Sometimes good science can happen by just looking at a map of the world and letting your mind wander. For instance, observe how Africa and South America seem to have been very recently cuddled together, even though there are currently a couple thousand miles of ocean between them. Similarly, it doesn't take a Ph.D. to see that Madagascar fits perfectly into a little nick in the eastern edge of Africa, or that the Middle East seems to be pulling away from the top of Africa, like a corner being pulled off a hot cookie. With a reasonably good representation of the shape and arrangement of the world's continents in front of them, a third-grader could easily assess that the Earth's land masses have definitely been sneaking around.
The answer to the mystery, in case you were wondering, is Gondwanaland, also known as Gondwana.
"The idea of Gondwana — the agglomeration of the southern continents — arose first from a rather simple observation of the excellent jigsaw fit between South America and Africa and the similarities between flora and fauna across the continents that make up Gondwana," says Joseph Meert, a professor in the Department of Geological Sciences at the University of Florida, in an email interview.
Gondwana was an idea long before anybody figured out how or why it worked — the secret, of course, being plate tectonics, an idea that didn't really start gaining steam until the mid-20th century. But a 19th-century Austrian geologist named Eduard Seuss put a name to the concept of the supercontinent in his book "The Face of the Earth," the first volume of which was published in 1883. Seuss didn't come up with many completely novel ideas, but he did a great job of synthesizing a bunch of the research of the day to conclude that the southern continents and landmasses we now know as South America, Africa, Arabia, India, Sri Lanka and Madagascar (Australia and Antarctica would be added to the theory 30 years later), had at one point in time been connected because (1.) well, just look at them and (2.) they contained the same rocks and the same fossils from an extinct, feathery-leafed tree called Glossopteris.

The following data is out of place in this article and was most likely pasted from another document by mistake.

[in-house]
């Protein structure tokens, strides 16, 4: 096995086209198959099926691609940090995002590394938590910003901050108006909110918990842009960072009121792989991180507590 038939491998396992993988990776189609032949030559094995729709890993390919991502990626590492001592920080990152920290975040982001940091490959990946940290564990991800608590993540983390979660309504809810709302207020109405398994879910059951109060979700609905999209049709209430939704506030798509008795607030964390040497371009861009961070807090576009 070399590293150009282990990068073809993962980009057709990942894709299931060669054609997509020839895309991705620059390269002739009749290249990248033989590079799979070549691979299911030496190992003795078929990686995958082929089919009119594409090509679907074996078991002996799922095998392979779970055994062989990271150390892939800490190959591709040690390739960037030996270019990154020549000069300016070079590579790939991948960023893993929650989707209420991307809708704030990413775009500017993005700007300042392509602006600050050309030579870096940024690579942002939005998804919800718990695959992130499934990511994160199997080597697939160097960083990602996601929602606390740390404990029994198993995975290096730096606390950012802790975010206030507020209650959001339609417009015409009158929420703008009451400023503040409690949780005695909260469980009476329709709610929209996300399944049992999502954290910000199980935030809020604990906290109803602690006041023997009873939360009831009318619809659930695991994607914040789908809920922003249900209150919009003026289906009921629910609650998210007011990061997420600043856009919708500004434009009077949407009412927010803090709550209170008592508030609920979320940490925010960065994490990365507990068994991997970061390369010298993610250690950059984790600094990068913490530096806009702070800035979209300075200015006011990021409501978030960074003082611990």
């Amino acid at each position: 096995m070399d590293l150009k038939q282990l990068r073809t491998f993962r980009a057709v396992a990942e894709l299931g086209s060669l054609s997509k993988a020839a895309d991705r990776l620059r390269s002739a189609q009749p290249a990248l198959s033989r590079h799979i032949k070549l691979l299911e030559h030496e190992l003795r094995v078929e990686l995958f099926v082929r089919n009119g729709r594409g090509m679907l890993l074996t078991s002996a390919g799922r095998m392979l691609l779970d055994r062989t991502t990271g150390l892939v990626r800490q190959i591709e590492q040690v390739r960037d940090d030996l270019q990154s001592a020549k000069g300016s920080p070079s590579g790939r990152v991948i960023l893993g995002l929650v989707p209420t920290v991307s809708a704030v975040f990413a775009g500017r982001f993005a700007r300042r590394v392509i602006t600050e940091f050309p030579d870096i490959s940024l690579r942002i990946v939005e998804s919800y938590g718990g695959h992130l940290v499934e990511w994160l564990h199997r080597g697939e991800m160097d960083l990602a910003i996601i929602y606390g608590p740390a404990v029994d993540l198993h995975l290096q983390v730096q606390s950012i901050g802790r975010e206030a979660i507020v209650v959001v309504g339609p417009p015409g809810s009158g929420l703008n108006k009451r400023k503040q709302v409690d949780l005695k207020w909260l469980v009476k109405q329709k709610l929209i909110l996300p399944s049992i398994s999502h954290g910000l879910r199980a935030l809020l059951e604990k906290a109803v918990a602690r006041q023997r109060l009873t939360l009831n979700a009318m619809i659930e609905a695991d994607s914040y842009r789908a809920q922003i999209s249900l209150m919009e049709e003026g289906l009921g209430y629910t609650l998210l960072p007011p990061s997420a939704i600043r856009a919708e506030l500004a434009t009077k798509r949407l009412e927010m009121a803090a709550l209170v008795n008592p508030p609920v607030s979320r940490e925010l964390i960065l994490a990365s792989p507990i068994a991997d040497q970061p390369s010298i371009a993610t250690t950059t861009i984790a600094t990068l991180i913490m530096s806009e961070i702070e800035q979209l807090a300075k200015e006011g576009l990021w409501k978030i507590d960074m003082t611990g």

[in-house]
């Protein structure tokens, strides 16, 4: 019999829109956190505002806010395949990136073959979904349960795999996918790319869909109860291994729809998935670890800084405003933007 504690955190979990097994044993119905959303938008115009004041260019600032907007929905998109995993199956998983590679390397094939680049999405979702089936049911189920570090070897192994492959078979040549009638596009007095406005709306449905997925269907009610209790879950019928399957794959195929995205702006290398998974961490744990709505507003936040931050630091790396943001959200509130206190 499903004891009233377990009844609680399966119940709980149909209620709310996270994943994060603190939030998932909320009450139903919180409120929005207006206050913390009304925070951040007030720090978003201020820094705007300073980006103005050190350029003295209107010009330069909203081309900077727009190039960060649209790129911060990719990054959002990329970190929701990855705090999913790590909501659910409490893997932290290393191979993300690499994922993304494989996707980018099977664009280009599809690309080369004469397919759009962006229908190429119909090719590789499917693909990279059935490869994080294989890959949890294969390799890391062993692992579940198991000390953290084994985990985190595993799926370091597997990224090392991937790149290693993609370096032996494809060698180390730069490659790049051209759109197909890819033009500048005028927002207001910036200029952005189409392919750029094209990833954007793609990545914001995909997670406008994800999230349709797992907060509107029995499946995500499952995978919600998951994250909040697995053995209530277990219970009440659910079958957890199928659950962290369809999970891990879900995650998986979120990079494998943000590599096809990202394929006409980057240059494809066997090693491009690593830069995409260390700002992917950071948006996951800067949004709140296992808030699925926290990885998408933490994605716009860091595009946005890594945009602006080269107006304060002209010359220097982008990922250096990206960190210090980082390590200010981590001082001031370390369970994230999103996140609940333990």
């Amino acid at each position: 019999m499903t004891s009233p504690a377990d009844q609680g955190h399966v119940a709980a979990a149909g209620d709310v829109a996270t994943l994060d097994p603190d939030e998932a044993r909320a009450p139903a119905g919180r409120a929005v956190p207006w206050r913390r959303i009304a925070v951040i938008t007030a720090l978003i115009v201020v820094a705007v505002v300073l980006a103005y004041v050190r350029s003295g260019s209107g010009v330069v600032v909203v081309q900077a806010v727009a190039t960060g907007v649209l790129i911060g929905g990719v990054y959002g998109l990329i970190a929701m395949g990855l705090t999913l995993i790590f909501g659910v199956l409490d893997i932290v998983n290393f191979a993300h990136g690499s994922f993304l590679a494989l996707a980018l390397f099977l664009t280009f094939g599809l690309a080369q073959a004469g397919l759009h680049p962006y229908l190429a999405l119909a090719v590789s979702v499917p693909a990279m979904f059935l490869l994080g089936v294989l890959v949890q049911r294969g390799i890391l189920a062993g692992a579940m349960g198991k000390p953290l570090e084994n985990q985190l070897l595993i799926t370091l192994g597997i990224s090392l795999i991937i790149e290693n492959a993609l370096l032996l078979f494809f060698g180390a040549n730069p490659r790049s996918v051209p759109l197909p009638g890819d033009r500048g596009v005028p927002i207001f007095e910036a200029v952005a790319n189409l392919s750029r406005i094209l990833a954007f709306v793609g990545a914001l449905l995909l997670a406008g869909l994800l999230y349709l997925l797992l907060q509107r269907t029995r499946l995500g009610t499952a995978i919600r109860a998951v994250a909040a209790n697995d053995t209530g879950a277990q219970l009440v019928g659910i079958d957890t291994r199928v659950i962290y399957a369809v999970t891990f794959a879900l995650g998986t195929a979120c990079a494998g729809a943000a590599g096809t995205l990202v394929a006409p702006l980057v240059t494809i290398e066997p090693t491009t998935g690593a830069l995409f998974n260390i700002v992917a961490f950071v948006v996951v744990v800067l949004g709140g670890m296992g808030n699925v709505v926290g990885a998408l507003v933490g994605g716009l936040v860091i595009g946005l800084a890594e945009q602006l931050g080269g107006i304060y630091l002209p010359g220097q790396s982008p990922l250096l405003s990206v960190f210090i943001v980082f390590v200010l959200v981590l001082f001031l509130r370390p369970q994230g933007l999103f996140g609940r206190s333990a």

Even though we now know a lot about the mechanism by which Gondwana was formed, it's extremely complicated — there's at least one peer-reviewed scientific journal devoted to the study of the supercontinent. However, here's what we're pretty certain of:
Gondwana Wasn't Built In a Day
The making of Gondwana was a long process, most likely through three major mountain building events driven by the movement of Earth's tectonic plates.
"During the interval from about 650 to 550 million years ago, various pieces of Africa and South America collided along an ancient mountain chain called the Brasiliano Belt," says Meert. "Slightly older, but overlapping with the Brasiliano — 750 to 650 million years ago — is the East African Orogen, or Mozambique Belt that resulted from the collision between East Africa and Madagascar, India, Sri Lanka and part of East Antarctica. The final collision was along the Kuunga Orogen between all those assembled pieces and the rest of Antarctica and Australia between 580 and 530 million years ago."
So, it was a couple hundred million years of extremely slow continental car wrecks that created this beta version of Gondwana — later, about 300 million years ago, other land masses would join forces with it to form the giant ball of land we now know as Pangea.
But one continent to rule them all couldn't last, and sometime between 280 and 200 million years ago, Pangea started disintegrating as magma began pushing up from beneath the mega-supercontinent, creating rifts in the land that would later become sea floor. As Pangea cracked, the top part was pushed to the north, creating the continent called Laurasia, and Gondwana headed south, and eventually divided into the continents we know and love today.
Life On Gondwana
When Gondwana was just a baby supercontinent between 550 and 485 million years ago, it hosted some of the very first complex life forms like trilobites and brachiopods. But since it continued to exist into the Jurassic Period, lots of plant and animal evolution went down there.
"Gondwana contains evidence for evolutionary changes in the very first complex animals, the very first fish, amphibians and reptiles," says Meert. "The most famous fossils are the Gondwana flora such as the Glossopteris fern, a freshwater reptile called Mesosaurus, and a land reptile called Lystrosaurus.
The Climate of Gondwana
Gondwana existed as a single landmass for more than 300 million years. Because of its humongous size — it covered an area of 39,000,000 square miles (100,000,000 square kilometers) — and because the continents moved a lot during that time, Gondwana experienced many different climates.
"During the Cambrian when Gondwana first formed, the Earth and Gondwana was in a greenhouse state," says Meert. "In the late Ordovician (450 million years ago) Gondwana was moving over the South Pole and the climate was very cold. Gondwana continued to move through a variety of latitudes and depending on where you were located, the climate might have been quite warm or more temperate. The continent was so large that one part of Gondwana might be located at the equator whilst another might be located at the pole!"
It's true — it would have been cool to see Gondwana in its prime, and although you won't personally get to see its victorious return that doesn't mean it's not possible. The continents are always moving, and scientists have a lot of ideas about what our next supercontinent is going to look like.